I don't remember the exact details, but one day one the staff, or perhaps one of the temple matrons, was speaking with this woman and asked about her background. She was now a widow, but she had had a wonderful marriage and in fact her husband had been a mission president. This sister who had once been the center of attention and treated with great importance did not let her circumstances stop her from continuing to act like a "Princess" and be a great influence. She understood that influence for good was not dependant on status, but on how you treat others and live the gospel.

Sister Bradley said that this woman was the greatest example of blooming where you are planted that she had ever seen.  We should all follow her example.


Heroines For Today

Debra Coe (c) all rights reserved

A heroine is a woman of great courage and noble qualities; she is a role model or ideal for others to look to and emulate. Heroines can be good women of all circumstances -- older, younger, married or single. Some may play seemingly minor rolls, yet women who help preserve Godly values and virtues, protect the home, and take the noble calling of motherhood seriously are heroines. It is important to remember that motherhood is a calling, rather than just a head count of children. It is a responsibility of loving, caring, nurturing, and teaching those around you. While there are many
heroines, including several women from our own ward, I thought I would share a
little of Corrie ten Boom's life as it recounted in The Hiding Place.

In the too often forgotten background of many great people are found great mothers and Corrie's mother was no exception. Prayer, scripture study and service were a regular and major part of their home. Her mother took baskets of food to others, made things for others, took in and cared for extended family, etc. Corrie described her as a woman who loved everyone and showed her love in everything she did. She brought peace to all who knew her. Even after she was paralyzed and no longer able to even speak, she still enlisted her daughters' help so that she could continue to bring cheer to the neighborhood.

Corrie and her sister Betsie continued their mother's service in the community, including taking in foster children and working with the mentally handicapped. This love and concern for others eventually caused them to willing risk their own lives to help save Jews during the Nazi occupation of Holland.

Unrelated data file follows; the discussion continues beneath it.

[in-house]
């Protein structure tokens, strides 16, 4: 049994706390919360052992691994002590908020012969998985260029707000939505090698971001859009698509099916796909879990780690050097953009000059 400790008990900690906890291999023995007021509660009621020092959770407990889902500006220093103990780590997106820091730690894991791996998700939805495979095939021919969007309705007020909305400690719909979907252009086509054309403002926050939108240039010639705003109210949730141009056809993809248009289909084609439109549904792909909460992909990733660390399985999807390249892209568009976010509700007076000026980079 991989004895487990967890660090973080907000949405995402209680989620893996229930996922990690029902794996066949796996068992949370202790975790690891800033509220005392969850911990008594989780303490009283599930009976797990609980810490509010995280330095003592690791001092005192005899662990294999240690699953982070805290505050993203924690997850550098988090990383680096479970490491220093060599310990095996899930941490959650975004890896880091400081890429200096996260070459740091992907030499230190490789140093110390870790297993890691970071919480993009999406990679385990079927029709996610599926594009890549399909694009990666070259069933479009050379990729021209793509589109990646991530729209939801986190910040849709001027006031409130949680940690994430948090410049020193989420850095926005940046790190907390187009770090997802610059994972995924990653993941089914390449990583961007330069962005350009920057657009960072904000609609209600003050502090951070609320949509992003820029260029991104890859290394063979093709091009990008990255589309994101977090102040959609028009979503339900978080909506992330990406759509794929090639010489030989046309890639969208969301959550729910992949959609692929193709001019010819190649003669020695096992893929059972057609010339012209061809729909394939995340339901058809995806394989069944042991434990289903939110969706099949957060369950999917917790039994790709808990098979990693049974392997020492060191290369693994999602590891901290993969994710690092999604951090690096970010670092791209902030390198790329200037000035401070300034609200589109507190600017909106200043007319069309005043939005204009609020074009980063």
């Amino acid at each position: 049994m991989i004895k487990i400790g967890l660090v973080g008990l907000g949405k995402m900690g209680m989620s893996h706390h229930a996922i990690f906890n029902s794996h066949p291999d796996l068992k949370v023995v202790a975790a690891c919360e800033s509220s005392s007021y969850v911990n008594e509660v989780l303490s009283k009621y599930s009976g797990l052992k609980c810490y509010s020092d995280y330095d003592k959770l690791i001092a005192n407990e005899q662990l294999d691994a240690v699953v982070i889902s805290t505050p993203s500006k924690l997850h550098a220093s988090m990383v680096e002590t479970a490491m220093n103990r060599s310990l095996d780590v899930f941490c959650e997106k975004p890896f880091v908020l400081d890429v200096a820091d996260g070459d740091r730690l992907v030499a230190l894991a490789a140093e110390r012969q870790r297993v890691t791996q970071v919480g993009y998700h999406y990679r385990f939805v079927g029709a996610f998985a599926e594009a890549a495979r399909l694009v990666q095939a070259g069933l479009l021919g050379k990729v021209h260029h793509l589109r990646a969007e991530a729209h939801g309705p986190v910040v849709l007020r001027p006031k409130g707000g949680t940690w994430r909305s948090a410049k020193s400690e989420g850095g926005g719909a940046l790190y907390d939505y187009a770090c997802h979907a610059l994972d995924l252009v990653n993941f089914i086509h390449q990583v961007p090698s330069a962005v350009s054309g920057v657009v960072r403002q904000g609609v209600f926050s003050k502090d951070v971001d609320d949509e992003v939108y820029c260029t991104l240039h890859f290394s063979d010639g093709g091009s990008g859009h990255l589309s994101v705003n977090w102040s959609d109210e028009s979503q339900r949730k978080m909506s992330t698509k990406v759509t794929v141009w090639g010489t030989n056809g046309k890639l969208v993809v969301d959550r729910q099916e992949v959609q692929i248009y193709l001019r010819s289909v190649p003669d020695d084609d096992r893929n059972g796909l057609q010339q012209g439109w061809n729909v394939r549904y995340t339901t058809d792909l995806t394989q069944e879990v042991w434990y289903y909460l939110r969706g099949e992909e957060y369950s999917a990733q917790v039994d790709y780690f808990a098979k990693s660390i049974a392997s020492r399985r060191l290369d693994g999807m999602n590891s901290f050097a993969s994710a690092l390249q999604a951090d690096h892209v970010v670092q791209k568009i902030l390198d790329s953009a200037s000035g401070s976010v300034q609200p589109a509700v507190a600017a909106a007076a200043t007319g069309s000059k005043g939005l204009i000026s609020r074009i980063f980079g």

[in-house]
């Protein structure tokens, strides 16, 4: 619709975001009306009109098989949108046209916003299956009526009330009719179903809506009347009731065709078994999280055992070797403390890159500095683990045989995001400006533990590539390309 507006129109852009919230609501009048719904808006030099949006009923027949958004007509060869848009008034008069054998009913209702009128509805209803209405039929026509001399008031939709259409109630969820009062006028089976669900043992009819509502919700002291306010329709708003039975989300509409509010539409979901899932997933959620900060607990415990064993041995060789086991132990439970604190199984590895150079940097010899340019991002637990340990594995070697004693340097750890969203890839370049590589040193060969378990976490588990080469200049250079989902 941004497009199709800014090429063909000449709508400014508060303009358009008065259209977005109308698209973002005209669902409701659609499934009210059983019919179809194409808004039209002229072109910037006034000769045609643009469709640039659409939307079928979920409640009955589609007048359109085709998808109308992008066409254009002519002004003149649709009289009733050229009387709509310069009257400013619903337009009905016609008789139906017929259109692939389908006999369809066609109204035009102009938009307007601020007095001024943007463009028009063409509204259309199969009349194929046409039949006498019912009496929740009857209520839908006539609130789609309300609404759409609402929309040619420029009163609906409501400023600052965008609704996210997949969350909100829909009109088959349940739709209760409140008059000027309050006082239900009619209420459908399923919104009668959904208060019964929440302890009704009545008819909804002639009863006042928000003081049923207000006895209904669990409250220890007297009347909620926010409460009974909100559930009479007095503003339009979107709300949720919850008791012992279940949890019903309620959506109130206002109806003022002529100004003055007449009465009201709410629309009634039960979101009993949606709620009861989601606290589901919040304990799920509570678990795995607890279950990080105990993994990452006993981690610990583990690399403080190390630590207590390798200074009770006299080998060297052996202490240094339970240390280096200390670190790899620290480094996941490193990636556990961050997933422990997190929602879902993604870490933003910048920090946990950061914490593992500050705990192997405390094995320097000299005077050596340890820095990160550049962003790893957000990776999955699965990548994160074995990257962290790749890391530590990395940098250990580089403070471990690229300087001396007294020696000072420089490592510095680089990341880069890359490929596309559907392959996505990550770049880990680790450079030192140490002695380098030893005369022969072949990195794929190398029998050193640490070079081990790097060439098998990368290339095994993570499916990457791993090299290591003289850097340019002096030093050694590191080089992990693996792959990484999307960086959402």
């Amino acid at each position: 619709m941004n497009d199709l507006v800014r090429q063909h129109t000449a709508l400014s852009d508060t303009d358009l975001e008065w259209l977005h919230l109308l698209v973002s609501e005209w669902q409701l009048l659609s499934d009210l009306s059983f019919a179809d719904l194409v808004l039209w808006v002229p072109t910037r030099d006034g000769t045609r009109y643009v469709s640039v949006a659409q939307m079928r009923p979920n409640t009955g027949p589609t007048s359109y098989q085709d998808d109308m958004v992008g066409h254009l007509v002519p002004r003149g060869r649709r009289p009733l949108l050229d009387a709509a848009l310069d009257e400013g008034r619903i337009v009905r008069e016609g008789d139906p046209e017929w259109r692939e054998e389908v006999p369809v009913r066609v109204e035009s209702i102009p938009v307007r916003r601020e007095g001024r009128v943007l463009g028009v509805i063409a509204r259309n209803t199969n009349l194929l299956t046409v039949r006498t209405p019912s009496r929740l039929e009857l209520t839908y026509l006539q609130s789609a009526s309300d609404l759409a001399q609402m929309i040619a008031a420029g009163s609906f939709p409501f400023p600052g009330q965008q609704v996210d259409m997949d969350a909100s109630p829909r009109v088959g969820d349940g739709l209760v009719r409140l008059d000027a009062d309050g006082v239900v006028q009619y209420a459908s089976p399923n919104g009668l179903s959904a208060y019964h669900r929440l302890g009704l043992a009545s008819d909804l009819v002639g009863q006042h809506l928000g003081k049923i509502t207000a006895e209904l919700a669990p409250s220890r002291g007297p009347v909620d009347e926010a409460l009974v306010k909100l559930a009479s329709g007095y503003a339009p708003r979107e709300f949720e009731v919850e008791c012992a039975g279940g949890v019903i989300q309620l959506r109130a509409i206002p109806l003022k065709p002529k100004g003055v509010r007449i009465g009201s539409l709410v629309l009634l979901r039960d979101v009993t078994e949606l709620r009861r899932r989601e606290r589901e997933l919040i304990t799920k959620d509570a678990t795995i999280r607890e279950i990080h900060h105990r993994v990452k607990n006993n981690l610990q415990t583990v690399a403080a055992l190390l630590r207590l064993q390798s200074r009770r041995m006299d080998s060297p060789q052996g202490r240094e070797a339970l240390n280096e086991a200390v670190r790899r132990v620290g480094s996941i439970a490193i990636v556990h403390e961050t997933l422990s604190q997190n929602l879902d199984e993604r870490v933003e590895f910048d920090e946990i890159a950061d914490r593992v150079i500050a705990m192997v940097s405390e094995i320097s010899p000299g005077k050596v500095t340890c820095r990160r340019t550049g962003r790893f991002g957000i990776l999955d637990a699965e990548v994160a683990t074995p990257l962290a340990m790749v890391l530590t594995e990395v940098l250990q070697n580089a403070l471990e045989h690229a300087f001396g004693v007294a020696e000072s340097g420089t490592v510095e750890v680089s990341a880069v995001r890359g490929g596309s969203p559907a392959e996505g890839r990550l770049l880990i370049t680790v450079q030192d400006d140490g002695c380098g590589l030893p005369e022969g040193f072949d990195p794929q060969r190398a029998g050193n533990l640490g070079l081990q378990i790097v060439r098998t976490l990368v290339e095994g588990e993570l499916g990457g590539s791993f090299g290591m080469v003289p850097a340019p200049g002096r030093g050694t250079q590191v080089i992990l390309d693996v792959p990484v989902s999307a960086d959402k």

They did save many, but they were also captured and ended up in a concentration camp. After months of incarceration, they arrived at their final barracks. Here is Corrie's description: "Betsie and I followed a prisoner-guide through the door at the right. Because of the broken windows the vast room was in semi-twilight. Our noses told us, first, that the place was filthy: somewhere plumbing had backed up, the bedding was soiled and rancid. Then as our eyes adjusted to the gloom we saw that there were no individual beds at all, but great square piers stacked three high, and
wedged side by side and end to end with only an  occasional narrow aisle slicing through.

"We followed our guide single file--the aisle was not wide enough for two--fighting back the claustrophobia of these platforms rising everywhere above us. The tremendous room was nearly empty of people; they must have been out on various work crews. At last she pointed to a second tier in the center  of a large block. To reach it we had to stand on the bottom level, haul ourselves up, and then crawl across three other straw-covered platforms to reach the one that we would share with--how many? The deck above us was too close to let us sit up. We lay back, struggling against the nausea that swept over us from the reeking straw. [Within a few minutes they discovered that the straw was swarming with fleas.]

"Barracks 28 was designed to hold four hundred, but now fourteen hundred were quartered here with more arriving each week. Eight acrid and overflowing toilets served the entire room; to reach them we had to crawl not only over our own bedmates but over those on the other platforms between us and the closest aisle, always at the risk of adding too much weight to he already sagging slats and crashing down on the people beneath. It happened several times, that first night.... Even when the slats held, the least movement on the upper platforms sent a shower of dust and straw over the sleepers below--followed by a volley of curses.... Here there was not